News EventSunday, May 16, 2021 @ 1700
A Tarnished Jewel
A TARNISHED JEWEL
It was in the 1960s when I went to sea in the
British Merchant Navy.
In 1966 I first came to Madras, (now called Chennai)
One afternoon I was in my cabin when there was a
knock on the door.
It was a Nun. She was a European, probably Dutch,
in her early twenties and quite pretty.
She was selling trinkets and explained that she went
around the ships to sell small items. All money was for
the leprosy colony at the large fort on the hillside and
was used to purchase food and clothing and medicines
for the inmates. The money that she collected was the
sole income for the colony.
The colony was staffed by Nuns and she had been
there for two years. She went to the markets and
used the money collected to buy food and items.
Then to the colony where rattan baskets would be
lowered from the wall and the goods pulled up by Nuns.
No one could enter then leave the colony.
This Nun did not go into the fort or colony as her task
was to sell to the ships and supply the food and
necessities and to acclimatise and learn the language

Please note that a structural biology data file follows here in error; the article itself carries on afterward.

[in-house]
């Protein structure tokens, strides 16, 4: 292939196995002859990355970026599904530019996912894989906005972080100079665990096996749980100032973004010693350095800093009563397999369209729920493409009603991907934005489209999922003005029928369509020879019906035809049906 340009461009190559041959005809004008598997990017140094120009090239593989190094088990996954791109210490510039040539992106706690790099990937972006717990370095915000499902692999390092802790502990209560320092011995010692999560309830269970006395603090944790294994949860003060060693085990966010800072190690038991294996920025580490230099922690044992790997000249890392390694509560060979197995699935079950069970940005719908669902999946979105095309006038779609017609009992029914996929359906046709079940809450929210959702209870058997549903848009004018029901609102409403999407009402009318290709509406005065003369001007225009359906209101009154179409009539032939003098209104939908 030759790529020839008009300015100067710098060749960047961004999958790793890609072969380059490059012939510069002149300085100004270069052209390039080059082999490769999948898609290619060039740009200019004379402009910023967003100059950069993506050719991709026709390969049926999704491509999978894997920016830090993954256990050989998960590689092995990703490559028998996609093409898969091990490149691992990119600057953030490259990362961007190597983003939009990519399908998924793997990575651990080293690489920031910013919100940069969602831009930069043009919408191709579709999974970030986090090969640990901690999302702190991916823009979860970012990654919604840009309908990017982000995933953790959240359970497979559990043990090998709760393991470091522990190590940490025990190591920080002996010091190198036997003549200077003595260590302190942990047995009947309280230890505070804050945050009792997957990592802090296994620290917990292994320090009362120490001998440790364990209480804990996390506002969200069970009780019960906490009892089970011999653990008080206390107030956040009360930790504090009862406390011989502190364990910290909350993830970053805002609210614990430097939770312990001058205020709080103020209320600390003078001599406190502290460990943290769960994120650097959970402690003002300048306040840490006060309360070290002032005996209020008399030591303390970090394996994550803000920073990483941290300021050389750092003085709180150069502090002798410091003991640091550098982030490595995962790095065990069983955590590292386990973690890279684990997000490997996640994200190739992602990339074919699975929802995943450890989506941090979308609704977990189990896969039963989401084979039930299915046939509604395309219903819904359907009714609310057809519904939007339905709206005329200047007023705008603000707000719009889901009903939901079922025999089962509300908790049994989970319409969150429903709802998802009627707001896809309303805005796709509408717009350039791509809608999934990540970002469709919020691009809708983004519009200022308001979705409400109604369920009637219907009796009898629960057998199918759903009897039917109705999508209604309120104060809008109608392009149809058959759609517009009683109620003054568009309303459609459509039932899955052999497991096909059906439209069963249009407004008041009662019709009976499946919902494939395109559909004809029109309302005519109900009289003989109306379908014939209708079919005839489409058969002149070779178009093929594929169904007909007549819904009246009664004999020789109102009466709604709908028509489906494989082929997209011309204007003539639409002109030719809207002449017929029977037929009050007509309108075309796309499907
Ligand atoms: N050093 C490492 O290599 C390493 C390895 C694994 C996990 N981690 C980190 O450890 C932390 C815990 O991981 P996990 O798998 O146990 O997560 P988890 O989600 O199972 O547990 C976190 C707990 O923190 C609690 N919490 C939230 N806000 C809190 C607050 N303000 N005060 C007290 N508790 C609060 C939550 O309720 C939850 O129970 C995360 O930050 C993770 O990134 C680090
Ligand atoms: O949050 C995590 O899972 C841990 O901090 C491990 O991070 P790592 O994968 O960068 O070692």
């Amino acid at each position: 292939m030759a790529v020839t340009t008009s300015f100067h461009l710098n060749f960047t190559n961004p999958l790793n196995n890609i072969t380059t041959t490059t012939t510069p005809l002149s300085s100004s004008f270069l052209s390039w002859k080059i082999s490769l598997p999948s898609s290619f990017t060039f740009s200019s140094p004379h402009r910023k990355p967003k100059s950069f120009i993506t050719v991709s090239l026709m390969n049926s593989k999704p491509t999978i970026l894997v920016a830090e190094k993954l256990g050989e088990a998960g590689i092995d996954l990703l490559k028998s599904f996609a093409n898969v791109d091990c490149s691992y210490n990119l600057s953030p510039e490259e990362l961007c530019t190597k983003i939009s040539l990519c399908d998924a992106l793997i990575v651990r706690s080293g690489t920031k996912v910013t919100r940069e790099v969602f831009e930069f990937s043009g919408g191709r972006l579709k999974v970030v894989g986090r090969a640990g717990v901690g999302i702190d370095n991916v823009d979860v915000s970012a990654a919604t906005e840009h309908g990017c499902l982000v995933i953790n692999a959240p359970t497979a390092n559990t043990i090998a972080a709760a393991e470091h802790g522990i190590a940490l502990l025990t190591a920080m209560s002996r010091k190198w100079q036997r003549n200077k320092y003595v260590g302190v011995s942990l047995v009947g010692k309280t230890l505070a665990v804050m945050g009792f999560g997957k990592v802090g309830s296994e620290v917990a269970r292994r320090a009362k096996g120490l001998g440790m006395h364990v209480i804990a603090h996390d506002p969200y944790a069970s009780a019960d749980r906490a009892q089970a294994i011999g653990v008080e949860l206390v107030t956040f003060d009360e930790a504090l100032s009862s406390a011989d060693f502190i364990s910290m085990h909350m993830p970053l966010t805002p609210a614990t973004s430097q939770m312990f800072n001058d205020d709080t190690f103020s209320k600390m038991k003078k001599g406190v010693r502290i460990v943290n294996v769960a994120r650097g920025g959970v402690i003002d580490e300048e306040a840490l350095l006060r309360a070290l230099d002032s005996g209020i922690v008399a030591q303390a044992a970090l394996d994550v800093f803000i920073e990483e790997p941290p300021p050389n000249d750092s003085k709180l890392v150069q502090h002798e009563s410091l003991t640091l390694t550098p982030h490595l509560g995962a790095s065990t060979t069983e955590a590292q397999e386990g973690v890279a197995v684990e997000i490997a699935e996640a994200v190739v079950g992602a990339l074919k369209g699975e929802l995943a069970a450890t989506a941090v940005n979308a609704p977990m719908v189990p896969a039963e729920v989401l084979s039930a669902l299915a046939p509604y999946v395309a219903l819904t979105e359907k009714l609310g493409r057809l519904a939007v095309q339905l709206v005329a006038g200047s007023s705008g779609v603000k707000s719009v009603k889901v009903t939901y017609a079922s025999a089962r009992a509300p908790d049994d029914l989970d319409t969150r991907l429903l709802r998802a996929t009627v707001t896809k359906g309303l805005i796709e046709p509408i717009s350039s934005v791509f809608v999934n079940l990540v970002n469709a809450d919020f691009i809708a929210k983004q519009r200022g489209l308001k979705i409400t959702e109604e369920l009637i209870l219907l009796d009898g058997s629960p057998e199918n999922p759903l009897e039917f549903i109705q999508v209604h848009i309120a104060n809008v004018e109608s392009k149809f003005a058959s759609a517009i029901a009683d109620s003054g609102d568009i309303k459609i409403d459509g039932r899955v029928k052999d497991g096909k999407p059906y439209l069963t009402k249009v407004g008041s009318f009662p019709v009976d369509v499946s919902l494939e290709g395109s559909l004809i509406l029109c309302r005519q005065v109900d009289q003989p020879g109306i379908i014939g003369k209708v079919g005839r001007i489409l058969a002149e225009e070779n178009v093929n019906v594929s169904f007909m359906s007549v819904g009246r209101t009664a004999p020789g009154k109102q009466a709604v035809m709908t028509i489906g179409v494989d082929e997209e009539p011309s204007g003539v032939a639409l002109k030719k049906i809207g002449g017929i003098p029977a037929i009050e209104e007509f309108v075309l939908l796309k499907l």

But in another year or so, when her turn came,
she would enter the colony to tend to the lepers,
and would never be able to come back out.
The risk of spreading the disease was too great.
She knew the risk and outcome and that her
life would be short, and had already said goodbye
to her family and friends at home, knowing that she
would never see them again.
A few years later I was again in Madras and a
different Nun selling trinkets came aboard. I asked
her about the previous Nun.
She was now inside the colony.
I went to bed that night with a sad and heavy
heart and said a silent prayer for her.
And now, about sixty years later, when I sit and think
of things from the past, I still clearly remember the
visit by the wonderful, compassionate young and pretty
Dutch woman and her purpose in life to care for and
help the poorest, starving and most shunned, inflicted and isolated people in India.